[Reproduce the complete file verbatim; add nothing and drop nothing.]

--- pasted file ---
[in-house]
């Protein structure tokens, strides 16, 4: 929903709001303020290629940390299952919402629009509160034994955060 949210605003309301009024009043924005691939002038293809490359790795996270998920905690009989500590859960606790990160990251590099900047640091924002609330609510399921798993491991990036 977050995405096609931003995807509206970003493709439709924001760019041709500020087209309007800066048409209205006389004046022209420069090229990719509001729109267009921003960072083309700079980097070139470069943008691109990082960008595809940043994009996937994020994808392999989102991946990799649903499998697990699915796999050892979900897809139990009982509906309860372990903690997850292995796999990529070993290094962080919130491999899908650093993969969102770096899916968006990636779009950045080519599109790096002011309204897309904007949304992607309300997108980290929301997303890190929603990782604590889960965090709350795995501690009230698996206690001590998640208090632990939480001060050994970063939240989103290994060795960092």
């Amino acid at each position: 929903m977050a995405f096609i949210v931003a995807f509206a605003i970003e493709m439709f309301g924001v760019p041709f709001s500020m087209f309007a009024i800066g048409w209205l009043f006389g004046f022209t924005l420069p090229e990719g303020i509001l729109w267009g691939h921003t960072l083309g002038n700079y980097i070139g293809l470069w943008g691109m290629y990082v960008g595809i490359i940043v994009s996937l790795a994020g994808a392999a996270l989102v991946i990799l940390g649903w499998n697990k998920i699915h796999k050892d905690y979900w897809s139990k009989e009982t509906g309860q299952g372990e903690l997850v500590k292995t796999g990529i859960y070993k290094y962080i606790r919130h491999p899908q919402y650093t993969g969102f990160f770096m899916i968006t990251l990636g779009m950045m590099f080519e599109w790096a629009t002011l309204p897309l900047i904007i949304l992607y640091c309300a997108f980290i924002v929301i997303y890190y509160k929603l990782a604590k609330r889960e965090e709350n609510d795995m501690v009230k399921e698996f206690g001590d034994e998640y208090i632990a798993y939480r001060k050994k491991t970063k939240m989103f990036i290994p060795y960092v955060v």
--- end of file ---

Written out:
[in-house]
């Protein structure tokens, strides 16, 4: 929903709001303020290629940390299952919402629009509160034994955060 949210605003309301009024009043924005691939002038293809490359790795996270998920905690009989500590859960606790990160990251590099900047640091924002609330609510399921798993491991990036 977050995405096609931003995807509206970003493709439709924001760019041709500020087209309007800066048409209205006389004046022209420069090229990719509001729109267009921003960072083309700079980097070139470069943008691109990082960008595809940043994009996937994020994808392999989102991946990799649903499998697990699915796999050892979900897809139990009982509906309860372990903690997850292995796999990529070993290094962080919130491999899908650093993969969102770096899916968006990636779009950045080519599109790096002011309204897309904007949304992607309300997108980290929301997303890190929603990782604590889960965090709350795995501690009230698996206690001590998640208090632990939480001060050994970063939240989103290994060795960092």
């Amino acid at each position: 929903m977050a995405f096609i949210v931003a995807f509206a605003i970003e493709m439709f309301g924001v760019p041709f709001s500020m087209f309007a009024i800066g048409w209205l009043f006389g004046f022209t924005l420069p090229e990719g303020i509001l729109w267009g691939h921003t960072l083309g002038n700079y980097i070139g293809l470069w943008g691109m290629y990082v960008g595809i490359i940043v994009s996937l790795a994020g994808a392999a996270l989102v991946i990799l940390g649903w499998n697990k998920i699915h796999k050892d905690y979900w897809s139990k009989e009982t509906g309860q299952g372990e903690l997850v500590k292995t796999g990529i859960y070993k290094y962080i606790r919130h491999p899908q919402y650093t993969g969102f990160f770096m899916i968006t990251l990636g779009m950045m590099f080519e599109w790096a629009t002011l309204p897309l900047i904007i949304l992607y640091c309300a997108f980290i924002v929301i997303y890190y509160k929603l990782a604590k609330r889960e965090e709350n609510d795995m501690v009230k399921e698996f206690g001590d034994e998640y208090i632990a798993y939480r001060k050994k491991t970063k939240m989103f990036i290994p060795y960092v955060v």